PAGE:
A summer for seeing the world?

Raft of events taking place in Scotland could help beer sales

Morgenrot
• A point of difference, such as food matching, is important, according to distributor Morgenrot.

OUTLETS that offer their customers a varied range of quality world beers could be well placed to take advantage of this year’s sporting and cultural events.

Although world beer has been a vibrant sector in the trade for several years now, beer firms reckon a potential influx of visitors from overseas this year could pique interest for the category in Scottish bars and pubs.
“There are a host of brilliant sporting events this year which I am sure the on-trade will be licking their lips about,” said Peter Karsten, managing director of World Beers, importer of the Amazon, Schöfferhofer and Huber beers.
“With these international events coinciding nicely with the rise in interest in the craft beer scene, which has demonstrated that consumers want to discover new tastes and trial different beers from smaller, niche producers around the world, operators shouldn’t be scared to stock an array of different craft and specialty beers from home and abroad.”
Simon Green, marketing director of Global Brands, the firm behind the Buddy’s and Amigos brands, said summer 2014 “will be an exciting time for the Scottish on-trade”.
“Undoubtedly the combination of the World Cup, Commonwealth Games and the influx of international tourists will increase the demand for world beer,” said Green.

World beer drinkers are looking for stylish and authentic products.

“For some consumers it will be a prerequisite to the international sporting experience, for others the sporting celebrations will be the perfect inspiration to explore world drinks.”
World beers present an “excellent profit opportunity” for licensees this year, according to Hugo Mills, sales and operations director for Scotland at Molson Coors – the firm behind Cobra and Staropramen. But stocking the right products is key.
“World beer drinkers are looking for stylish and authentic products that have a unique taste and story,” said Mills.
“With people travelling to more exotic places, their knowledge of beers from around the world is increasing, as is their willingness to experiment and try something new.
“Outlets need to tailor their range with this in mind.”
From German wheat beers to American lagers, ‘world beer’ as a category clearly covers a lot of ground. And the best ranges will incorporate a variety of different styles, according to Graham Archibald, national account director at Morgenrot, distributor of world beers that include Alhambra, Krombacher and Quilmes.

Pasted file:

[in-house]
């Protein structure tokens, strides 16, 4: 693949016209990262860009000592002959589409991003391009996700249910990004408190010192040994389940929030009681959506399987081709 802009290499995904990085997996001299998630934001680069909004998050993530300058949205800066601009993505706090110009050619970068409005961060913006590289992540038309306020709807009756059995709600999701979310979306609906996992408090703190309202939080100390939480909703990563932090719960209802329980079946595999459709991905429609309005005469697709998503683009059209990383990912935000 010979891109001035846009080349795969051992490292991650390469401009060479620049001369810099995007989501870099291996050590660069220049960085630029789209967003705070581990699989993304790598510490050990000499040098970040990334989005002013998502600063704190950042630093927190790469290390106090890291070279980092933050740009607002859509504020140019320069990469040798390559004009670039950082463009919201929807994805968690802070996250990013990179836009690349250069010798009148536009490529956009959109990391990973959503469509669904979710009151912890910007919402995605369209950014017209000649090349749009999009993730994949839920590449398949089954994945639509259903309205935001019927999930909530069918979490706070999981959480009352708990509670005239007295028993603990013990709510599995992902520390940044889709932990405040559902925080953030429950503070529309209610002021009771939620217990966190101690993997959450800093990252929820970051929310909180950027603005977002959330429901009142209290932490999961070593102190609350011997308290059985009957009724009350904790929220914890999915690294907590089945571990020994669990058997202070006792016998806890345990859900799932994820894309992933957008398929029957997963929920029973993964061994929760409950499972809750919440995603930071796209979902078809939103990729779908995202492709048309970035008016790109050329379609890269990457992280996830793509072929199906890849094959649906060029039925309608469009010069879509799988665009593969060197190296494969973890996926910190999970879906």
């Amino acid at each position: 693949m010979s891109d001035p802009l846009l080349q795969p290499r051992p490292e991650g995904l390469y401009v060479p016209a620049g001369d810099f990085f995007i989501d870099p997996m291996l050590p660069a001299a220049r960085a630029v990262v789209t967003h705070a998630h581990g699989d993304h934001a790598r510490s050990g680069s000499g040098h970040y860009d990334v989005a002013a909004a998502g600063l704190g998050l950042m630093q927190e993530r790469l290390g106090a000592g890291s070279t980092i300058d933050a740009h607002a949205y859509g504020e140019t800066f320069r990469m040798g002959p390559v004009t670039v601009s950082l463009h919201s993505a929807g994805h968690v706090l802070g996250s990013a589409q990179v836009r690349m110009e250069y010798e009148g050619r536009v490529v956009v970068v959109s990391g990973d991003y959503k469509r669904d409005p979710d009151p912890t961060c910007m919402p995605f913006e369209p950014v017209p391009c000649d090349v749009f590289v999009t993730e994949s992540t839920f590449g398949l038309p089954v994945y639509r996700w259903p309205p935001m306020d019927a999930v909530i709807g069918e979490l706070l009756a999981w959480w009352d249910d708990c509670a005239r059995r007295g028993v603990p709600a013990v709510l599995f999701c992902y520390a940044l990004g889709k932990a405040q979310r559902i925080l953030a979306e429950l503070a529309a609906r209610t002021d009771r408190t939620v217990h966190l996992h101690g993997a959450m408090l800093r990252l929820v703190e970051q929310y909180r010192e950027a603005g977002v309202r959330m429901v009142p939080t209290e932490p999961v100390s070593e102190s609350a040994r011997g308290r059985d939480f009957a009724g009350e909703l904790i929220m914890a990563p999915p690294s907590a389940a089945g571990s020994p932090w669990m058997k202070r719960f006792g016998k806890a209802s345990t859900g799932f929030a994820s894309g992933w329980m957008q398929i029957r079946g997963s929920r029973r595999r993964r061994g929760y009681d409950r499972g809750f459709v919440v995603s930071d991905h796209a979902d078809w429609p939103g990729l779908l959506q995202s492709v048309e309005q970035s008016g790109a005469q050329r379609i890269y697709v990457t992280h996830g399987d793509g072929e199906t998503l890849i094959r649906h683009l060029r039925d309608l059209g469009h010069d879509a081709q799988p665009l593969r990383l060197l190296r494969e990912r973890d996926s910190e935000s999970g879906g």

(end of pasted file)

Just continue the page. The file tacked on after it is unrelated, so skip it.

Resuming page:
“It’s not essential to stock one of every style but I would recommend providing a scope of different styles, ABVs, taste profiles and also take into account your food offering,” he said.
“Look for beers with a point of difference whether it’s due to beer style, brewing techniques, heritage, packaging, provenance, food matching qualities, ABV or flavour.
“Consumers are continuing to be more experimental and discerning so make sure you have some world beers with the wow factor.”
Licensees considering which brands to stock should take inspiration from the range of events taking place in Scotland this year, said Chris Mitchell, beer brand manager at Chilli Marketing, the firm behind the Saint, Cusquena and Abro brands in the UK.
Mitchell said the nationalities participating in these events should have a direct influence on which brands operators stock.
“These events will draw in consumers from differing nationalities, something operators can capitalise on through themed events and promotions,” said Mitchell.
“Operators should stock brands which target the nationalities of these events. Highlight these on menus to add intrigue and engagement with the consumer.”
In fact, how an outlet promotes its world beer range could be almost as important as the range itself.
Jonathan Barnes, national account manager at Budvar UK, who handles the company’s Scottish sales, advised licensees to offer customers samples of new world beers, as well as making sure that bar staff are knowledgeable about each of the brands they are selling.
“Make your commitment to the world beer idea on your website and in your social networking,” he said.
“List everything you usefully can about the beers you have. The importers or brand owners will be only too glad to help and give advance warning of new ones coming in.
“There’s always something to tell or sell about the category.”

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